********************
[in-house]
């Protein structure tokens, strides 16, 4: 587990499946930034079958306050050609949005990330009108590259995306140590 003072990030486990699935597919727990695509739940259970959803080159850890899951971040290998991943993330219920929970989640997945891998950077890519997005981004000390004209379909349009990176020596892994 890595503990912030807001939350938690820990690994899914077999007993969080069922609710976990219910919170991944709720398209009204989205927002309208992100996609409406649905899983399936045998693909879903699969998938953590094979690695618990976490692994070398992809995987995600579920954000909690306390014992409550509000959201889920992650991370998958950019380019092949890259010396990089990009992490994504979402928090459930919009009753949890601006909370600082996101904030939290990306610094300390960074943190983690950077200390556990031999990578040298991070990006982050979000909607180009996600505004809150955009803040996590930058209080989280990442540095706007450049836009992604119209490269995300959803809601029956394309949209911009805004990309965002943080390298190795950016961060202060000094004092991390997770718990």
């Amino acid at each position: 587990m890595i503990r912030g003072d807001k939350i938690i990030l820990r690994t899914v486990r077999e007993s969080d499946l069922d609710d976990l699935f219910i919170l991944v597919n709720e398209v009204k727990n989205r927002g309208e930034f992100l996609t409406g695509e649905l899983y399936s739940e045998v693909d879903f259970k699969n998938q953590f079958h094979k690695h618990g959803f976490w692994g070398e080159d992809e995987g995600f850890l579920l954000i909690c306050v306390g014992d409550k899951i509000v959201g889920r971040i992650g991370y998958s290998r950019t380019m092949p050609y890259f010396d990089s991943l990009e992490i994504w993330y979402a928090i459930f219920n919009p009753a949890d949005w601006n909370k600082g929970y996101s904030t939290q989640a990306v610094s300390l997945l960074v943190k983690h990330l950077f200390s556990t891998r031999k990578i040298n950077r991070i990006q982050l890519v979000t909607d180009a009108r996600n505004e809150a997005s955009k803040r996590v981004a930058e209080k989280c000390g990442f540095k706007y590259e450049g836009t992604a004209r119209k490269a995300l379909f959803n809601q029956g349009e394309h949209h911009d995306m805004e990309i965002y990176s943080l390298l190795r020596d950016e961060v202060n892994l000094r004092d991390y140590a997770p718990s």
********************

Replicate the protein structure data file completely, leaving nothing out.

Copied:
[in-house]
């Protein structure tokens, strides 16, 4: 587990499946930034079958306050050609949005990330009108590259995306140590 003072990030486990699935597919727990695509739940259970959803080159850890899951971040290998991943993330219920929970989640997945891998950077890519997005981004000390004209379909349009990176020596892994 890595503990912030807001939350938690820990690994899914077999007993969080069922609710976990219910919170991944709720398209009204989205927002309208992100996609409406649905899983399936045998693909879903699969998938953590094979690695618990976490692994070398992809995987995600579920954000909690306390014992409550509000959201889920992650991370998958950019380019092949890259010396990089990009992490994504979402928090459930919009009753949890601006909370600082996101904030939290990306610094300390960074943190983690950077200390556990031999990578040298991070990006982050979000909607180009996600505004809150955009803040996590930058209080989280990442540095706007450049836009992604119209490269995300959803809601029956394309949209911009805004990309965002943080390298190795950016961060202060000094004092991390997770718990």
């Amino acid at each position: 587990m890595i503990r912030g003072d807001k939350i938690i990030l820990r690994t899914v486990r077999e007993s969080d499946l069922d609710d976990l699935f219910i919170l991944v597919n709720e398209v009204k727990n989205r927002g309208e930034f992100l996609t409406g695509e649905l899983y399936s739940e045998v693909d879903f259970k699969n998938q953590f079958h094979k690695h618990g959803f976490w692994g070398e080159d992809e995987g995600f850890l579920l954000i909690c306050v306390g014992d409550k899951i509000v959201g889920r971040i992650g991370y998958s290998r950019t380019m092949p050609y890259f010396d990089s991943l990009e992490i994504w993330y979402a928090i459930f219920n919009p009753a949890d949005w601006n909370k600082g929970y996101s904030t939290q989640a990306v610094s300390l997945l960074v943190k983690h990330l950077f200390s556990t891998r031999k990578i040298n950077r991070i990006q982050l890519v979000t909607d180009a009108r996600n505004e809150a997005s955009k803040r996590v981004a930058e209080k989280c000390g990442f540095k706007y590259e450049g836009t992604a004209r119209k490269a995300l379909f959803n809601q029956g349009e394309h949209h911009d995306m805004e990309i965002y990176s943080l390298l190795r020596d950016e961060v202060n892994l000094r004092d991390y140590a997770p718990s």